DETROIT – Blake Griffin's time in Detroit is over, another significant step in a rebuilding process that has the Pistons at the bottom of the Eastern Conference.
The veteran forward and the Pistons agreed to a contract buyout.
“I thank the Pistons organization for working together on an outcome that benefits all involved and I wish the franchise success in the future,” Griffin said Friday in a statement released by the team.
The Pistons announced last month that they would keep Griffin out of the lineup while resolving his future, a clear sign that the star forward could be on the way out. The Pistons also traded Derrick Rose to the New York Knicks last month.
Griffin, who turns 32 later this month, came to Detroit in a trade during the 2017-18 season. The question now is how valuable he might be to a contending team. He had a terrific 2018-19 season for the Pistons, helping them to the playoffs, but his health has been a concern in Detroit, just as it had been when he was with the Los Angeles Clippers.
Griffin has averaged 12.3 points, 5.2 rebounds and 3.9 assists in the 20 games he's played this season.
“As we stated from the beginning of our discussions with Blake and his representatives, our goal has been to facilitate a resolution for the future that maximizes the interests of both Blake and our team,” Pistons general manager Troy Weaver said. “We appreciate all of Blake’s efforts on and off the court in Detroit, have great respect for him as a player and a person and we wish him all the best in the future.”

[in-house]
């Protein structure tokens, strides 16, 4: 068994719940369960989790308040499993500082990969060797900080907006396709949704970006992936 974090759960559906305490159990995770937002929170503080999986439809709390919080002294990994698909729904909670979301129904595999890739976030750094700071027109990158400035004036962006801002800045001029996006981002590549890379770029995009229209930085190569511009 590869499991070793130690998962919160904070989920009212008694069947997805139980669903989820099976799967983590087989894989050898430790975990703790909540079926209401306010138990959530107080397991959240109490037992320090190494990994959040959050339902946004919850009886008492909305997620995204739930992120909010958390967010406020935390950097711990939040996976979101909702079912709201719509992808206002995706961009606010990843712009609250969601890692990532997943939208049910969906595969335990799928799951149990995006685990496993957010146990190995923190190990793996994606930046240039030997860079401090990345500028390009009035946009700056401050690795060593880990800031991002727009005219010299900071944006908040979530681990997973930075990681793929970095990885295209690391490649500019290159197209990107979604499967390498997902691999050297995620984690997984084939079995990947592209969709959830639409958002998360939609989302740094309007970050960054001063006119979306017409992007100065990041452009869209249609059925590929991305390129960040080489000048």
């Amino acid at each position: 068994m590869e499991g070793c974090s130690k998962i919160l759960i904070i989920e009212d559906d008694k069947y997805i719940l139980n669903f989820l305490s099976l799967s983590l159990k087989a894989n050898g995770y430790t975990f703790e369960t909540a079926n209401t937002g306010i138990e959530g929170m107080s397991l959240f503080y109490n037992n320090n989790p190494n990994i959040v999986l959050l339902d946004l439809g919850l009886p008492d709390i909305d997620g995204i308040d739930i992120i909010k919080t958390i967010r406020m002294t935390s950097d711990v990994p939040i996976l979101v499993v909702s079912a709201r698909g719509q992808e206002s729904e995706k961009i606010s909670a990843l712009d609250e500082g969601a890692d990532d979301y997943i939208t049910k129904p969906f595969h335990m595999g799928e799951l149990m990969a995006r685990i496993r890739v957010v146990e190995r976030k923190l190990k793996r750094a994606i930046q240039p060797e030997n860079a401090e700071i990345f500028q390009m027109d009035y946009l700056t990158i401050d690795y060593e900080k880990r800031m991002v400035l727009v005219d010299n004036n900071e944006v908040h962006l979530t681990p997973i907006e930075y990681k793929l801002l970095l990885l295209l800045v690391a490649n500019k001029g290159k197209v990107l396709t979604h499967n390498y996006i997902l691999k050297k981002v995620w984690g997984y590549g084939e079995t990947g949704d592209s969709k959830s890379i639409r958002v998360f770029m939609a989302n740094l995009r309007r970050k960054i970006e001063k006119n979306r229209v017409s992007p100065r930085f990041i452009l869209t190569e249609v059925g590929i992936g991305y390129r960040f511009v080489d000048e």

Detroit is just 10-26 this season and had three first-round picks in last year's draft. A couple of them — Isaiah Stewart and Saddiq Bey — have shown some promise. The Pistons also acquired Jerami Grant in the offseason, and he's averaging 23.4 points per game.
All of that means it makes sense for the Pistons to move on without Griffin. Detroit traded big man Andre Drummond around this time last year, and the team's offseason reshuffling left Griffin as one of the few holdovers.
If healthy, Griffin can offer size, versatility and veteran leadership to a contender. He was traded to the Pistons just seven months after signing a $171 million, five-year contract to stay with the Clippers. A couple seasons ago, he averaged a career-high 24.5 points — but even in that 2018-19 campaign, Detroit was swept in the first round of the playoffs, and the team wasn't able to build on that.
Once one of the league's most exciting dunkers, Griffin's game produces fewer highlights now, but he's become a serviceable threat from 3-point range and can help a team in a number of ways. His injury problems might be less of an issue if there isn't as much pressure on him to play heavy minutes.
“Blake has been a great representative for our franchise and for the city of Detroit,” Pistons owner Tom Gores said. “His work ethic and his approach to the game contributed a lot to our culture. He has been a consummate pro and we wish him continued success.”
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